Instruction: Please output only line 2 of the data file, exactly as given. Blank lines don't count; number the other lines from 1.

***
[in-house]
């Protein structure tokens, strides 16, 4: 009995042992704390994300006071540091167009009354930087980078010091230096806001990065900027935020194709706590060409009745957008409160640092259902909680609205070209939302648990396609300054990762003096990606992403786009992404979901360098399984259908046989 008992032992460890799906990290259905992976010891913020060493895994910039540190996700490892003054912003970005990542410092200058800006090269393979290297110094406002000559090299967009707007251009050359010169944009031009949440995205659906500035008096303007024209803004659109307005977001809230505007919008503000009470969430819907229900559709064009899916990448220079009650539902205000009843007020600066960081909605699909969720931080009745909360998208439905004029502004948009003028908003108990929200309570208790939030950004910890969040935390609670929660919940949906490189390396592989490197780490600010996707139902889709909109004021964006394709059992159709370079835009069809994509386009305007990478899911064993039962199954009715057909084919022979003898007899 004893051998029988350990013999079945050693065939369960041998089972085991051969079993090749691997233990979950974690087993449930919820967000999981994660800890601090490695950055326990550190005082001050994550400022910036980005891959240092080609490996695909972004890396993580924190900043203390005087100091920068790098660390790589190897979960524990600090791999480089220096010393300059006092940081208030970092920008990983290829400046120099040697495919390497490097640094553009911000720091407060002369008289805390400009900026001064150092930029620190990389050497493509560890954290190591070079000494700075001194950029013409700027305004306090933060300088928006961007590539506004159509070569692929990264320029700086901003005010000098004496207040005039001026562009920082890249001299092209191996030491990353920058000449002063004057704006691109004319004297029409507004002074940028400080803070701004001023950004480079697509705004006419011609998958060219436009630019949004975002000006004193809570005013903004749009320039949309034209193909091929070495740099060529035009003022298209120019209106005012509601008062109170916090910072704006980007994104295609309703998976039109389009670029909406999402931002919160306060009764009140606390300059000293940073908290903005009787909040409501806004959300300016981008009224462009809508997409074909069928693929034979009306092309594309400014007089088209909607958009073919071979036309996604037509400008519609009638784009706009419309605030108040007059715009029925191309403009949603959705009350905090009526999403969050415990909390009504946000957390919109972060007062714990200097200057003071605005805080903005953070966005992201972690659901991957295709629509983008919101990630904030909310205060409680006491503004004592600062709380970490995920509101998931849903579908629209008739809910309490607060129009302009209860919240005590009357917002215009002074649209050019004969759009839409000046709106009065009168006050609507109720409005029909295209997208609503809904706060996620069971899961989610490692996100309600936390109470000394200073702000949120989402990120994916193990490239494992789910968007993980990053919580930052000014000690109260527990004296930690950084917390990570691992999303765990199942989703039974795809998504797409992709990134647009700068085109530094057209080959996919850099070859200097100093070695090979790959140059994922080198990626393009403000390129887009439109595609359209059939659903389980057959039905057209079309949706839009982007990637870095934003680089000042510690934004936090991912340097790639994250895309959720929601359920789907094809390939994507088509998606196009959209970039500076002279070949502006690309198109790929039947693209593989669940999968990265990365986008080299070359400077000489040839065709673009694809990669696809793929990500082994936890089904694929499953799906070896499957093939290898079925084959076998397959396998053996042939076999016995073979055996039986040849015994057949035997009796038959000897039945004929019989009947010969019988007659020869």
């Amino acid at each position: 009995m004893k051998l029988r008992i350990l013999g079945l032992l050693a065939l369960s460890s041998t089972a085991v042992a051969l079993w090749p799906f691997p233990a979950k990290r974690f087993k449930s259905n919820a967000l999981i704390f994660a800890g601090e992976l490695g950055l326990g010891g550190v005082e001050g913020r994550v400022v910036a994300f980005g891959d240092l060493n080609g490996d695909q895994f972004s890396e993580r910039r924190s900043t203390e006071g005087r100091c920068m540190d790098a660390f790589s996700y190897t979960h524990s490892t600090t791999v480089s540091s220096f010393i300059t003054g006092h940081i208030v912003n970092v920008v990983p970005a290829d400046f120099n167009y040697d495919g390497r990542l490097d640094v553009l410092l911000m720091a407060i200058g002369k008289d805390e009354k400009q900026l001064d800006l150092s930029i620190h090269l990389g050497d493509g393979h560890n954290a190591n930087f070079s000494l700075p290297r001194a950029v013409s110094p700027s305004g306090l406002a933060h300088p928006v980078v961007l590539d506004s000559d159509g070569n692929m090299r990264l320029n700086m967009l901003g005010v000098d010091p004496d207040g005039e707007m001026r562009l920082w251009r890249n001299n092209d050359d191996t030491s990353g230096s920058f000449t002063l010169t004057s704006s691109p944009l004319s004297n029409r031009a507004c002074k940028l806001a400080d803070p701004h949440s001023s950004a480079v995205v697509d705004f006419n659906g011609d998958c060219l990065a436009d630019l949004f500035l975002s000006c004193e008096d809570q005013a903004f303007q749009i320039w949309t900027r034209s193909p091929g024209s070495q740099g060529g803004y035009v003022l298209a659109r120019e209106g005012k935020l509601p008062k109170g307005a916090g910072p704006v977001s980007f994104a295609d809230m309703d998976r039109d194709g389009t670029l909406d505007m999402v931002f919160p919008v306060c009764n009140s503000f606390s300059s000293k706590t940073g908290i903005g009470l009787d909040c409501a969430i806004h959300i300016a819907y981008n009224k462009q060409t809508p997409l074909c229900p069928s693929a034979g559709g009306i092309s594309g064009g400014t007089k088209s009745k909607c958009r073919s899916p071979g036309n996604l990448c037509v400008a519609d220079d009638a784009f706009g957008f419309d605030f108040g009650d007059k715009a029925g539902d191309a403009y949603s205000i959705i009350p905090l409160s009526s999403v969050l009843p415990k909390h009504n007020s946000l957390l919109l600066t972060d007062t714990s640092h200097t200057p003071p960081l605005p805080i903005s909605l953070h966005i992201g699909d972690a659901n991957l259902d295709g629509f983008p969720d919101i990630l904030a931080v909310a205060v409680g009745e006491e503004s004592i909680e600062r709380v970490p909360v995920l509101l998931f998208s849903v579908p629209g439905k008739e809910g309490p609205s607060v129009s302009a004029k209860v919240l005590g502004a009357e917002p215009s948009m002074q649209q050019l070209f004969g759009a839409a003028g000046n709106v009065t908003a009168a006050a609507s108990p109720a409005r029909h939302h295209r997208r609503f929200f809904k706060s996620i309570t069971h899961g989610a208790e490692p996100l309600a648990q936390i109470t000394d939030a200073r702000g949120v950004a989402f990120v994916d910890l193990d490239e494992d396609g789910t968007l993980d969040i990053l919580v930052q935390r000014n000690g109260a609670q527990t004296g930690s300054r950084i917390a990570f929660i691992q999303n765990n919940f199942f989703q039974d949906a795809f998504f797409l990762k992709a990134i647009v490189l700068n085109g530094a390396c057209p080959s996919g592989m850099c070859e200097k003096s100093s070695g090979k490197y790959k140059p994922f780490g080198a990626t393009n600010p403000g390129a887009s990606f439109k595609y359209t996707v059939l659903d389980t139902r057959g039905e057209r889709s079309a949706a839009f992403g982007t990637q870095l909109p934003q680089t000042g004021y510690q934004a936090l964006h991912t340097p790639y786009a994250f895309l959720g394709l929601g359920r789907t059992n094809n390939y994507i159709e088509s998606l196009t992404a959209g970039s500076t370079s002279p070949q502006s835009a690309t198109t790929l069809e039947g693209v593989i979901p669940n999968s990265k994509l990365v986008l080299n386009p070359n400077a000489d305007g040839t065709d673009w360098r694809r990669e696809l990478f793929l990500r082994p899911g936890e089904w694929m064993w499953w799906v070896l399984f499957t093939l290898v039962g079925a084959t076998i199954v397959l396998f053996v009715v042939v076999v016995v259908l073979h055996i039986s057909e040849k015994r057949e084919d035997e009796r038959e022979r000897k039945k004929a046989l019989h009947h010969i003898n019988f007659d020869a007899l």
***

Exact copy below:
């Protein structure tokens, strides 16, 4: 009995042992704390994300006071540091167009009354930087980078010091230096806001990065900027935020194709706590060409009745957008409160640092259902909680609205070209939302648990396609300054990762003096990606992403786009992404979901360098399984259908046989 008992032992460890799906990290259905992976010891913020060493895994910039540190996700490892003054912003970005990542410092200058800006090269393979290297110094406002000559090299967009707007251009050359010169944009031009949440995205659906500035008096303007024209803004659109307005977001809230505007919008503000009470969430819907229900559709064009899916990448220079009650539902205000009843007020600066960081909605699909969720931080009745909360998208439905004029502004948009003028908003108990929200309570208790939030950004910890969040935390609670929660919940949906490189390396592989490197780490600010996707139902889709909109004021964006394709059992159709370079835009069809994509386009305007990478899911064993039962199954009715057909084919022979003898007899 004893051998029988350990013999079945050693065939369960041998089972085991051969079993090749691997233990979950974690087993449930919820967000999981994660800890601090490695950055326990550190005082001050994550400022910036980005891959240092080609490996695909972004890396993580924190900043203390005087100091920068790098660390790589190897979960524990600090791999480089220096010393300059006092940081208030970092920008990983290829400046120099040697495919390497490097640094553009911000720091407060002369008289805390400009900026001064150092930029620190990389050497493509560890954290190591070079000494700075001194950029013409700027305004306090933060300088928006961007590539506004159509070569692929990264320029700086901003005010000098004496207040005039001026562009920082890249001299092209191996030491990353920058000449002063004057704006691109004319004297029409507004002074940028400080803070701004001023950004480079697509705004006419011609998958060219436009630019949004975002000006004193809570005013903004749009320039949309034209193909091929070495740099060529035009003022298209120019209106005012509601008062109170916090910072704006980007994104295609309703998976039109389009670029909406999402931002919160306060009764009140606390300059000293940073908290903005009787909040409501806004959300300016981008009224462009809508997409074909069928693929034979009306092309594309400014007089088209909607958009073919071979036309996604037509400008519609009638784009706009419309605030108040007059715009029925191309403009949603959705009350905090009526999403969050415990909390009504946000957390919109972060007062714990200097200057003071605005805080903005953070966005992201972690659901991957295709629509983008919101990630904030909310205060409680006491503004004592600062709380970490995920509101998931849903579908629209008739809910309490607060129009302009209860919240005590009357917002215009002074649209050019004969759009839409000046709106009065009168006050609507109720409005029909295209997208609503809904706060996620069971899961989610490692996100309600936390109470000394200073702000949120989402990120994916193990490239494992789910968007993980990053919580930052000014000690109260527990004296930690950084917390990570691992999303765990199942989703039974795809998504797409992709990134647009700068085109530094057209080959996919850099070859200097100093070695090979790959140059994922080198990626393009403000390129887009439109595609359209059939659903389980057959039905057209079309949706839009982007990637870095934003680089000042510690934004936090991912340097790639994250895309959720929601359920789907094809390939994507088509998606196009959209970039500076002279070949502006690309198109790929039947693209593989669940999968990265990365986008080299070359400077000489040839065709673009694809990669696809793929990500082994936890089904694929499953799906070896499957093939290898079925084959076998397959396998053996042939076999016995073979055996039986040849015994057949035997009796038959000897039945004929019989009947010969019988007659020869």